Can You Turn a Terrorist Back Into a Citizen?
Brenadan I. Koerner | WIRED
“Koehler’s key finding has been that all extremists, regardless of ideology, develop a sort of tunnel vision as they go through the indoctrination process. An ordinary high school or college student, Koehler argues, has a lot of problems (tricky classes, meddling parents, romantic woes) as well as many potential solutions (study harder, find a job, date someone new). A person who’s journeying down the path toward radicalization, by contrast, sees their problems and solutions each get winnowed down to one—a process that Koehler terms ‘depluralization.’ The solitary problem for these individuals is always that there’s a global conspiracy against their race or religion; the solitary solution to such persecution is violence, with the goal of placing themselves and their group in control of a revamped society.”
‘Make America Big Again’? The Headache of Translating Trump into Foreign Languages.
Samantha Schmidt | The Washington Post
“Since the beginning of his political rise, Trump’s remarks have been translated into a slew of languages worldwide, and his official swearing-in only elevates the power of his words. For some, his simple vocabulary and grammatical structure make his speeches easy to follow. But for others, his confusing logic, his tendency to jump quickly from topic to topic and his lack of attributions for so-called facts make his remarks sound like a puzzling jumble, and that creates a headache when translating Trump’s speeches for non-English audiences.”
Russia: Life After Trust
Michael Idov | New York Magazine
“One tends to imagine life in an autocratic regime as dominated by fear and oppression: armed men in the street, total surveillance, chanted slogans, and whispered secrets. It is probably a version of that picture that has been flitting lately through the nightmares of American liberals fretting about the damage a potential autocrat might do to an open society. But residents of a hybrid regime such as Russia’s—that is, an autocratic one that retains the façade of a democracy—know the Orwellian notion is needlessly romantic. Russian life, I soon found out, was marked less by fear than by cynicism: The all-pervasive idea that no institution is to be trusted, because no institution is bigger than the avarice of the person in charge. This cynicism, coupled with endless conspiracy theories about everything, was at its core defensive (it’s hard to be disappointed if you expect the worst). But it amounted to defeatism. And, interestingly, the higher up the food chain you moved, the more you encountered it. Now that Russia has begun to export this Weltanschauung around the world, in the form of nationalist populism embodied here by Donald Trump, I am increasingly tempted to look at my years there for pointers on what to expect in America.”
The Art of a Deal With North Korea
Joel Wit and Richard Sokolsky | Politico
“A fourth option, serious coercive diplomacy, stands the best chance of success. It would lead with diplomatic engagement with the North backed by the threat of robust military and economic actions to protect the United States and its allies from an expanding North Korean nuclear program. By necessity, because the North’s nuclear program is far along, the objective of coercive diplomacy would be the gradual denuclearization of North Korea in phases within a broader framework of concluding a comprehensive peace agreement that would, in the eyes of Pyongyang, end the U.S. ‘hostile policy’ toward the North. Such a step-by-step process would be designed to secure the immediate U.S. objectives of capping and reversing the North’s nuclear and missile programs. As long as all parties understand that denuclearization is a process that won’t happen immediately, such an initiative would not mean that the U.S. is accepting North Korea as a nuclear state.”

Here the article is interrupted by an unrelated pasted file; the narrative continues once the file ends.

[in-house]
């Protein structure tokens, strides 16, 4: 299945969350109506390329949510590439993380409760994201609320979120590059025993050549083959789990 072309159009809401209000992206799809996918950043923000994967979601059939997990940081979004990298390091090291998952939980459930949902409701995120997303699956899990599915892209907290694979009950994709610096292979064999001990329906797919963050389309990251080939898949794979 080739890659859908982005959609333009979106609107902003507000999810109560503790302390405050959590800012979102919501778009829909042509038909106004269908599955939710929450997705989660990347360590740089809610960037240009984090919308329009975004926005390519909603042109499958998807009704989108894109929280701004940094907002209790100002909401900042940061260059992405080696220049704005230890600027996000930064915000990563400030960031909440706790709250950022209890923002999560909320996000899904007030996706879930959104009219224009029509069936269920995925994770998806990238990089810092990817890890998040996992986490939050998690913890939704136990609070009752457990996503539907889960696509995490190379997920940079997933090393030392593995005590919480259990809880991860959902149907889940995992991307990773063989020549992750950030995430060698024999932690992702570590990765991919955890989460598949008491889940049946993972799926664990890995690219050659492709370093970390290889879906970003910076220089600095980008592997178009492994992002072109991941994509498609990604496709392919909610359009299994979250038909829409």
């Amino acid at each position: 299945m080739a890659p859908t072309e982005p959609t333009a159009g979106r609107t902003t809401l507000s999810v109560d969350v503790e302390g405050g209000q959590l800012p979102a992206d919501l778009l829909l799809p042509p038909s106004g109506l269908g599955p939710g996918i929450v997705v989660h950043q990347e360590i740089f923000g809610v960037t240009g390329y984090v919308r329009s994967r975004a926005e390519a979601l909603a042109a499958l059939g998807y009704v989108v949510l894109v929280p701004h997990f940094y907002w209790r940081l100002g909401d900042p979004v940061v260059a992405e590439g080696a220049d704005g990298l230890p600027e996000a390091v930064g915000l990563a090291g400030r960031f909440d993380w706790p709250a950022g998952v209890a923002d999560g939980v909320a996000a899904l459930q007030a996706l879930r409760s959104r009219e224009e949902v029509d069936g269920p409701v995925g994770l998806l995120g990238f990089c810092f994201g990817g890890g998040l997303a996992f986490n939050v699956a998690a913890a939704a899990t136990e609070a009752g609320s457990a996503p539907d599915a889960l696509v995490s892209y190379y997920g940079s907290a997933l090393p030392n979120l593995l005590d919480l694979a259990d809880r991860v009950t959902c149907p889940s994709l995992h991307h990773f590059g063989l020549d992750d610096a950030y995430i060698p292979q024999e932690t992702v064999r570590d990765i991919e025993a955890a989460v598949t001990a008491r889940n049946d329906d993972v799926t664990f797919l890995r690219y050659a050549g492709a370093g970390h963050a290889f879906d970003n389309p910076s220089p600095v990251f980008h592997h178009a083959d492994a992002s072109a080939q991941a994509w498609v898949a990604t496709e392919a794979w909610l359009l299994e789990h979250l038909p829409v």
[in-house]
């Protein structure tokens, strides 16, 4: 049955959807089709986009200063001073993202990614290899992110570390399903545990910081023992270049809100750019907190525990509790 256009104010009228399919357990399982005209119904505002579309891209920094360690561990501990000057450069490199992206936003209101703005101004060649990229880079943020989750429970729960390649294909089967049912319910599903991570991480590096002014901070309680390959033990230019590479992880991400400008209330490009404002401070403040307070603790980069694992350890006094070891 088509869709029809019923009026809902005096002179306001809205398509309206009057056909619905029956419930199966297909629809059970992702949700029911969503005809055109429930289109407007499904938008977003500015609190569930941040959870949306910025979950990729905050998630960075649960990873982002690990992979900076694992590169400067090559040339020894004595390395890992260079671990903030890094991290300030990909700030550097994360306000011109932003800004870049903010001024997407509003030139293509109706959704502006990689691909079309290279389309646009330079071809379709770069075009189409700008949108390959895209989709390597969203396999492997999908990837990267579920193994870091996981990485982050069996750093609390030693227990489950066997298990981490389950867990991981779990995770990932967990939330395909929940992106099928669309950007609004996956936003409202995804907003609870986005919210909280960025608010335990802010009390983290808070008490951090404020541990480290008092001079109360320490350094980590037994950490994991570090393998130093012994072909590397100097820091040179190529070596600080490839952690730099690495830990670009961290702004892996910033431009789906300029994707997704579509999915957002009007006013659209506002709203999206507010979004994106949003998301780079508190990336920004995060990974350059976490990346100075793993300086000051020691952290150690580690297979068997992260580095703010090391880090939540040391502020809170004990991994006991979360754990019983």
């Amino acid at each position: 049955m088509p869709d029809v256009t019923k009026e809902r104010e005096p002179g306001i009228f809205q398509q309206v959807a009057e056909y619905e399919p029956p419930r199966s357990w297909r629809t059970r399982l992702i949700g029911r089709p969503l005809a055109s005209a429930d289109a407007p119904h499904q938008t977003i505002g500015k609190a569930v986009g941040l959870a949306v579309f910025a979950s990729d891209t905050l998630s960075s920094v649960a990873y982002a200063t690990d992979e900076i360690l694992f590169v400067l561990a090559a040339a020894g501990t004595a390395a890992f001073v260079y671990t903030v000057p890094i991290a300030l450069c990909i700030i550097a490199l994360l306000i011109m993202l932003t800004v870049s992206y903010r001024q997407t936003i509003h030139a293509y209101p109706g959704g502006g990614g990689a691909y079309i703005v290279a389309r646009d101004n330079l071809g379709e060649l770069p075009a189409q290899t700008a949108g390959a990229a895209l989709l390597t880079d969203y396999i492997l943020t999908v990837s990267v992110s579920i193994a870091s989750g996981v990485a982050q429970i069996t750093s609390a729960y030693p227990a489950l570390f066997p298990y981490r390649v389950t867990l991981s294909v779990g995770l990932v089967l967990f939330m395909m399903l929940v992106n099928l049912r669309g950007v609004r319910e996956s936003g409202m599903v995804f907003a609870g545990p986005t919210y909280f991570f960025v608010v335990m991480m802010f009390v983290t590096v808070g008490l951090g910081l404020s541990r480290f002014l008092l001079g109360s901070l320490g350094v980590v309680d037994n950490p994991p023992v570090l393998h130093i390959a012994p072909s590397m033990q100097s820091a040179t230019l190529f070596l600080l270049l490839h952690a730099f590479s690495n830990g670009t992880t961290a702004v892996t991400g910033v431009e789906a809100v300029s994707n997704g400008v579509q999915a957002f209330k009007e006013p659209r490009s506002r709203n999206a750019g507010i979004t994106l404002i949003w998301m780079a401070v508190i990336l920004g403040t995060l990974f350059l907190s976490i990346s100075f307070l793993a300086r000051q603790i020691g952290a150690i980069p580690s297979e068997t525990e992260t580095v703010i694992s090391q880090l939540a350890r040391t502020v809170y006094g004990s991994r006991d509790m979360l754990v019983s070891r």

The Patient War
May Jeong | Harper’s
“Peace requires patience. It took Vietnam negotiators five years to sign a ceasefire agreement. Resolving the war between Iran and Iraq took eight. The Good Friday Agreement of 1998, which halted hostilities between Northern Ireland and the United Kingdom, was built on the failures of three attempts going back to 1973.
In Afghanistan, peace has long been elusive. After the American invasion in 2001 and the rapid collapse of the Taliban regime, international stakeholders met in Bonn, Germany, at the end of the year to choose a new leader for the country. Absent was anyone from the Taliban, who were ‘running around trying to avoid being killed by the Americans,’ Barnett Rubin, who participated in the meeting on behalf of the United Nations, told me. The dignitaries settled on Hamid Karzai, a forty-four-year-old mujahed, as interim president.”
Good News, Germans! You Will Soon Be Able to Legally Insult Foreign Leaders.
Emily Tamkin | Foreign Policy
“What timing! Less than one week after U.S. President Donald Trump’s inauguration, Germany announced it will do away with the portion of its criminal code that makes it illegal to insult a foreign leader by Jan. 1, 2018.
The regulation, described by Justice Minister Heiko Maas as ‘obsolete and unnecessary,’ is infrequently used, though it was invoked last year after comedian Jan Boehmermann read an ‘obscene poem’ about Turkish President Recep Tayyip Erdogan on television. The case was dropped due to ‘lack of evidence,’ although Erdogan still has a civil suit against the comedian, which will be decided in Hamburg on Feb. 10.”